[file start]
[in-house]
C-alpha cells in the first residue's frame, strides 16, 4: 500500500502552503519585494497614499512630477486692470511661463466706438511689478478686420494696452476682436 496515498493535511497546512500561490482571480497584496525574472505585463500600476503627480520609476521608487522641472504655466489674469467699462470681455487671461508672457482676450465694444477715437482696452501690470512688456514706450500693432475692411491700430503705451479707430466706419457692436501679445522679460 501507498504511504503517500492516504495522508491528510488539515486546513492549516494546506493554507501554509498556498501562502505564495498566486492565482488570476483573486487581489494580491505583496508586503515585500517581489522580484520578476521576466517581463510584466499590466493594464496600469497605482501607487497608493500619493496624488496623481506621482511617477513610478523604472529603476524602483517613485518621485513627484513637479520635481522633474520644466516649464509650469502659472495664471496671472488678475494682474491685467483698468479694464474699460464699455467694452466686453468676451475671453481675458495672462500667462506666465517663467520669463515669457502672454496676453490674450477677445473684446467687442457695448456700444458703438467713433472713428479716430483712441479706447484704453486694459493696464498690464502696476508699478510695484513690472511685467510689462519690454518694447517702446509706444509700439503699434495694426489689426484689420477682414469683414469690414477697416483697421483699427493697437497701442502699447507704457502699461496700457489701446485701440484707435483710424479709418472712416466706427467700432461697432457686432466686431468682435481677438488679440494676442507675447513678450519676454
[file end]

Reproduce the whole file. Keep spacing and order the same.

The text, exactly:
[in-house]
C-alpha cells in the first residue's frame, strides 16, 4: 500500500502552503519585494497614499512630477486692470511661463466706438511689478478686420494696452476682436 496515498493535511497546512500561490482571480497584496525574472505585463500600476503627480520609476521608487522641472504655466489674469467699462470681455487671461508672457482676450465694444477715437482696452501690470512688456514706450500693432475692411491700430503705451479707430466706419457692436501679445522679460 501507498504511504503517500492516504495522508491528510488539515486546513492549516494546506493554507501554509498556498501562502505564495498566486492565482488570476483573486487581489494580491505583496508586503515585500517581489522580484520578476521576466517581463510584466499590466493594464496600469497605482501607487497608493500619493496624488496623481506621482511617477513610478523604472529603476524602483517613485518621485513627484513637479520635481522633474520644466516649464509650469502659472495664471496671472488678475494682474491685467483698468479694464474699460464699455467694452466686453468676451475671453481675458495672462500667462506666465517663467520669463515669457502672454496676453490674450477677445473684446467687442457695448456700444458703438467713433472713428479716430483712441479706447484704453486694459493696464498690464502696476508699478510695484513690472511685467510689462519690454518694447517702446509706444509700439503699434495694426489689426484689420477682414469683414469690414477697416483697421483699427493697437497701442502699447507704457502699461496700457489701446485701440484707435483710424479709418472712416466706427467700432461697432457686432466686431468682435481677438488679440494676442507675447513678450519676454